The main finding in Philip Tetlock's awe-inspiring Expert Political Knowledge is that open-minded "foxes" are better predictors than theory-driven "hedgehogs." But toward the end of the book, he has a fascinating chapter about a fascinating exception. Background: There's a whole... MORE

Economists are lambasting Maryland's "Fair Share Health Care Fund Act", which effectively forces Wal-Mart to spend at least 8% of its payroll on health care. While I'm happy to join in the chorus, I nevertheless believe that many opponents of... MORE

Maryland, Wal-Mart, and Health Care

Economics of Health Care
Arnold Kling
As the New York Times puts it, The Maryland legislature passed a law Thursday that would require Wal-Mart Stores to increase spending on employee health insurance, a measure that is expected to be a model for other states. Economics says... MORE

Confession of a Broken Planner

Price Controls
Bryan Caplan
Tom DiLorenzo has a charming anecdote in the latest issue of the Free Market: During the post-war occupation of Germany, American "planners" rather liked the Nazi economic controls, including price controls, that were in fact preventing economic recovery. The notorious... MORE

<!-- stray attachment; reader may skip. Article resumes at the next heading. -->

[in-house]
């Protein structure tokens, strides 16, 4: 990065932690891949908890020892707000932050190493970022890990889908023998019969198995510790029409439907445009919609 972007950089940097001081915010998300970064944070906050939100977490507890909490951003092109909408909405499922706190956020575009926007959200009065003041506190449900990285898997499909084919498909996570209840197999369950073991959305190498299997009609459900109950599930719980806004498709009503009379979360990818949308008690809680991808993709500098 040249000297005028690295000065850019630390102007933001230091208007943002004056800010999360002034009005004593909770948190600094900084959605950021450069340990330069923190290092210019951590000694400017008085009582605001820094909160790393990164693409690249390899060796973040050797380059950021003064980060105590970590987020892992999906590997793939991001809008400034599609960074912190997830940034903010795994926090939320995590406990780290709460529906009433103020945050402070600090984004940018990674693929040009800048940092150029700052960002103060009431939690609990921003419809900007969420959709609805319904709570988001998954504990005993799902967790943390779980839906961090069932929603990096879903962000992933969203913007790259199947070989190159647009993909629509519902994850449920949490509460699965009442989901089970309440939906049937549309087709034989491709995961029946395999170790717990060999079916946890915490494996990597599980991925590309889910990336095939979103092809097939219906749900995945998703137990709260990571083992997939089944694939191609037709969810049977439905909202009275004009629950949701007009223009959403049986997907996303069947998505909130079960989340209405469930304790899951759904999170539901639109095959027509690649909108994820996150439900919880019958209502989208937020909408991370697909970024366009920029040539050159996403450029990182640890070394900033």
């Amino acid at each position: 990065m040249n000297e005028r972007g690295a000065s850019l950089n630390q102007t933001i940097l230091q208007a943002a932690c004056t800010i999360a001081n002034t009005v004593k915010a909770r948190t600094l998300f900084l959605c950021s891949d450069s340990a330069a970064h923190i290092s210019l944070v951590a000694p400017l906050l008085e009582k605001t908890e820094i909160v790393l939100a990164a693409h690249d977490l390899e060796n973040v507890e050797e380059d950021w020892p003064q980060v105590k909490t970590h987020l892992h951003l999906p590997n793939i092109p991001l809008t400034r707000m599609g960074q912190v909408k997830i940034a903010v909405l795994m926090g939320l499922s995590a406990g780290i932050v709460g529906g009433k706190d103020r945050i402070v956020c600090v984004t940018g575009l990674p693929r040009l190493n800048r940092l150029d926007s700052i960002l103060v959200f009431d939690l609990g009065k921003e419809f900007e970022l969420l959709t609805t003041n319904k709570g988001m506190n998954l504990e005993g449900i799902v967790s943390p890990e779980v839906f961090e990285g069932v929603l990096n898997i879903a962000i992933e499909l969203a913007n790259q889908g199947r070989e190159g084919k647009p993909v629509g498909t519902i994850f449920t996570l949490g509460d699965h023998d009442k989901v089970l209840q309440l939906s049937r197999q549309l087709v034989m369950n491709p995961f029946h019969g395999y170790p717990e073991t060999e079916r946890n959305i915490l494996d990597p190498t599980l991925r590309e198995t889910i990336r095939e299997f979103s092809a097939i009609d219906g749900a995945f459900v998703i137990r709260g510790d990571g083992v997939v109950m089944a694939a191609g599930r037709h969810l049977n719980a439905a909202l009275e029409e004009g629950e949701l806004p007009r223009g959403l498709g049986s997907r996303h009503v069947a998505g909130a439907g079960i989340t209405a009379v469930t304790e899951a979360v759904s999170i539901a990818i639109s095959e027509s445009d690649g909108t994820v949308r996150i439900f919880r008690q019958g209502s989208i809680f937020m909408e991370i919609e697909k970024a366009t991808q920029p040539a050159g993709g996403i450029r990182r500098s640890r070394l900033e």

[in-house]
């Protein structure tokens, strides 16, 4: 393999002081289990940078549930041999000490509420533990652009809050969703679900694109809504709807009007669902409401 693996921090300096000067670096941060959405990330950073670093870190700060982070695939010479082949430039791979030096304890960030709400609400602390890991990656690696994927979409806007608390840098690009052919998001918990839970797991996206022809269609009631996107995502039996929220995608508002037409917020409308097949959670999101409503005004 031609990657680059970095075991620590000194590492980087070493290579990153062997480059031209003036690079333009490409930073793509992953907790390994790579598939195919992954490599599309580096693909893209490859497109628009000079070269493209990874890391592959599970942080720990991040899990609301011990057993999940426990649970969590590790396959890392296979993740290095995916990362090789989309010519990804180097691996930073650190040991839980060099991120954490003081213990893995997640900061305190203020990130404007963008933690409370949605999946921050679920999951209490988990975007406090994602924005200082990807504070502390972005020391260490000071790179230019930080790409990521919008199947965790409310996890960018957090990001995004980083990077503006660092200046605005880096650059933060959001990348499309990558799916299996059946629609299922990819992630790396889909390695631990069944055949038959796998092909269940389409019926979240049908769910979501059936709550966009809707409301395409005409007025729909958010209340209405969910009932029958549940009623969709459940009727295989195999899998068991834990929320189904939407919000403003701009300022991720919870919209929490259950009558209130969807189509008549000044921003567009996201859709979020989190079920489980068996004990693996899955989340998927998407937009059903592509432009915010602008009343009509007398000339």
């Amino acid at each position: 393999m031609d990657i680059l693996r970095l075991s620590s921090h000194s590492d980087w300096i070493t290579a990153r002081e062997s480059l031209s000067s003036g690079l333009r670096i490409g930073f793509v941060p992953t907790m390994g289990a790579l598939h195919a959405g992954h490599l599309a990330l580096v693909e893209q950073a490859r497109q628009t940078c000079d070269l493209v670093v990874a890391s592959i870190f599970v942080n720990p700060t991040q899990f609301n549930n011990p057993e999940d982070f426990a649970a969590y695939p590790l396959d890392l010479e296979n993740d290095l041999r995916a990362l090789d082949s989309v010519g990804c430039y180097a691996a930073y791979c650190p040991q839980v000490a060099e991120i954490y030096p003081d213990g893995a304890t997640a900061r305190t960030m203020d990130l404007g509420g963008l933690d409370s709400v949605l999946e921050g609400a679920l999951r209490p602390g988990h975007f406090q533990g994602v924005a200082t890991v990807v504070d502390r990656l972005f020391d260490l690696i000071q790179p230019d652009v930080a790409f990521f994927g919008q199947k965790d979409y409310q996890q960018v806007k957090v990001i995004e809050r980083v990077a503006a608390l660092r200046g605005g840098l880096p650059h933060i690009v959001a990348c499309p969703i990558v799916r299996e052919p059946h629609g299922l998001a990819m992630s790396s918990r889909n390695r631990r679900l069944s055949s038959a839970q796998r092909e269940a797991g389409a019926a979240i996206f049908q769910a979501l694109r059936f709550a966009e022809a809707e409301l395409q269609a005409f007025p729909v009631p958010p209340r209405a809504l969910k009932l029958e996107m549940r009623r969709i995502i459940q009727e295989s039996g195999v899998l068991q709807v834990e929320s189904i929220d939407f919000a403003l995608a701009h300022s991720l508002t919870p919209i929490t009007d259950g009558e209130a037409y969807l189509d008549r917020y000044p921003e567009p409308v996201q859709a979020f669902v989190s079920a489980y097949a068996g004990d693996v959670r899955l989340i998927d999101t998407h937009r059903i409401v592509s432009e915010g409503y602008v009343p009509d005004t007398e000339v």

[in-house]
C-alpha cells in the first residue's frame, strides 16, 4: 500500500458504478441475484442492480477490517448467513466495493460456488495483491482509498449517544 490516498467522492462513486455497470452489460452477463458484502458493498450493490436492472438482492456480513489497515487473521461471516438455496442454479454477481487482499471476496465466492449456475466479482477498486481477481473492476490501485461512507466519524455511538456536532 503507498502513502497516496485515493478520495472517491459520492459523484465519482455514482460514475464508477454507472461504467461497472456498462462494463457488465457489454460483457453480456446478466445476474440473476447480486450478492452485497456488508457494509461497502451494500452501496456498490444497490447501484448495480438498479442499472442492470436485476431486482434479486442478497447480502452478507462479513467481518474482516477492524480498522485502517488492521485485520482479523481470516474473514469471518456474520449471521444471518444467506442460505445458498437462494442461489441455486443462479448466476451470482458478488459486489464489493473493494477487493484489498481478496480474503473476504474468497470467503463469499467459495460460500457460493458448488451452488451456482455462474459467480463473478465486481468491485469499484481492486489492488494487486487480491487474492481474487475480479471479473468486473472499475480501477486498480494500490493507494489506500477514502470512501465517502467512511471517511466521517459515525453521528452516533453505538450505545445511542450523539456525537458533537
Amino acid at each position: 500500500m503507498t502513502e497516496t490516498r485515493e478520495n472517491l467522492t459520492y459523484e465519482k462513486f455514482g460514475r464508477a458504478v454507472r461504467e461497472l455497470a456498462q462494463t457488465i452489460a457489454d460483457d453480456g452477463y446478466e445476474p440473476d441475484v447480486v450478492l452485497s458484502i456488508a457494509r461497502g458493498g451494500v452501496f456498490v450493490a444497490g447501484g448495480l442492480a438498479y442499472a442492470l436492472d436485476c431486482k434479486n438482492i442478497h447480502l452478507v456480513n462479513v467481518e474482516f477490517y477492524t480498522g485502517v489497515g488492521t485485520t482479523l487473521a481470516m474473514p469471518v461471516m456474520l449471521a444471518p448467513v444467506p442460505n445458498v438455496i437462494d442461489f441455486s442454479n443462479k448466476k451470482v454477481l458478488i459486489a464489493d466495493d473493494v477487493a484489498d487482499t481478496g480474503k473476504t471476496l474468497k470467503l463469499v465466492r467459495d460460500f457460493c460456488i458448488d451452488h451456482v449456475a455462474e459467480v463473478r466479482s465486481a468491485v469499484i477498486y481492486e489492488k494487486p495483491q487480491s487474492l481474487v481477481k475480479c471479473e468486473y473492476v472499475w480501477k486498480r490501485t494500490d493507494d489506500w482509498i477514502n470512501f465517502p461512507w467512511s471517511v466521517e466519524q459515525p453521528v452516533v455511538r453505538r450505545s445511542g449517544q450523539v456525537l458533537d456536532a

A Verdict on Mindless Economics

Behavioral Economics and Rationality
Bryan Caplan
During my four years at Princeton I can't recall anyone other than myself having the slightest interest in methodology. How the times have changed! Princeton's Faruk Gul and Wolfgang Pesendorfer have put out a lengthy methodological tract, "The Case for... MORE

Strategic Petroleum Futures

Energy, Environment, Resources
Arnold Kling
Marc Sumerlin writes, The market for long-dated oil futures contracts is not sufficiently large or liquid enough to fully and inexpensively hedge the vast quantity of investment that is needed for the U.S. to substantively reduce its dependency. Hedging is... MORE

Targeting Aid to the Poor

Income Distribution
Arnold Kling
James Heckman writes, Although much public policy discussion focuses on the failings of schools, a major finding from the research literature is that schools and school quality contribute little to the emergence of test-score gaps among children. By the second... MORE

The Censors of Ghost Town

Economics and Culture